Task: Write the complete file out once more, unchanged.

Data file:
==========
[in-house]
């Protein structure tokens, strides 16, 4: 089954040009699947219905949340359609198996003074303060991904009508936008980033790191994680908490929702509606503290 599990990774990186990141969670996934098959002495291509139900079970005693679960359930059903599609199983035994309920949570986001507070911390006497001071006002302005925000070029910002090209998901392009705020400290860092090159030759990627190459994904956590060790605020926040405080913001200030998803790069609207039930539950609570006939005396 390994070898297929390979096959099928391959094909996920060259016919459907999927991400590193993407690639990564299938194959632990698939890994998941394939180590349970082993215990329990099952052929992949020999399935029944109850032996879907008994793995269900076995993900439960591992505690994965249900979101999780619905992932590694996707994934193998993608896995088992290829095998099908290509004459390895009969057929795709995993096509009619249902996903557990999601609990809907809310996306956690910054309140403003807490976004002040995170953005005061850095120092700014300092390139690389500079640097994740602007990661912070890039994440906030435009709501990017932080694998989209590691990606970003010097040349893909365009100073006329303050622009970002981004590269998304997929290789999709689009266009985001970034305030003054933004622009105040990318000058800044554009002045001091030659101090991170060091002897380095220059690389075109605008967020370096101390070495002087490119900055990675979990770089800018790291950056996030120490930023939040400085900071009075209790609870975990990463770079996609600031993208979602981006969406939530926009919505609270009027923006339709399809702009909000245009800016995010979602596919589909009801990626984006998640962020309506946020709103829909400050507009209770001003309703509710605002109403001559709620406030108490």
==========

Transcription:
[in-house]
């Protein structure tokens, strides 16, 4: 089954040009699947219905949340359609198996003074303060991904009508936008980033790191994680908490929702509606503290 599990990774990186990141969670996934098959002495291509139900079970005693679960359930059903599609199983035994309920949570986001507070911390006497001071006002302005925000070029910002090209998901392009705020400290860092090159030759990627190459994904956590060790605020926040405080913001200030998803790069609207039930539950609570006939005396 390994070898297929390979096959099928391959094909996920060259016919459907999927991400590193993407690639990564299938194959632990698939890994998941394939180590349970082993215990329990099952052929992949020999399935029944109850032996879907008994793995269900076995993900439960591992505690994965249900979101999780619905992932590694996707994934193998993608896995088992290829095998099908290509004459390895009969057929795709995993096509009619249902996903557990999601609990809907809310996306956690910054309140403003807490976004002040995170953005005061850095120092700014300092390139690389500079640097994740602007990661912070890039994440906030435009709501990017932080694998989209590691990606970003010097040349893909365009100073006329303050622009970002981004590269998304997929290789999709689009266009985001970034305030003054933004622009105040990318000058800044554009002045001091030659101090991170060091002897380095220059690389075109605008967020370096101390070495002087490119900055990675979990770089800018790291950056996030120490930023939040400085900071009075209790609870975990990463770079996609600031993208979602981006969406939530926009919505609270009027923006339709399809702009909000245009800016995010979602596919589909009801990626984006998640962020309506946020709103829909400050507009209770001003309703509710605002109403001559709620406030108490």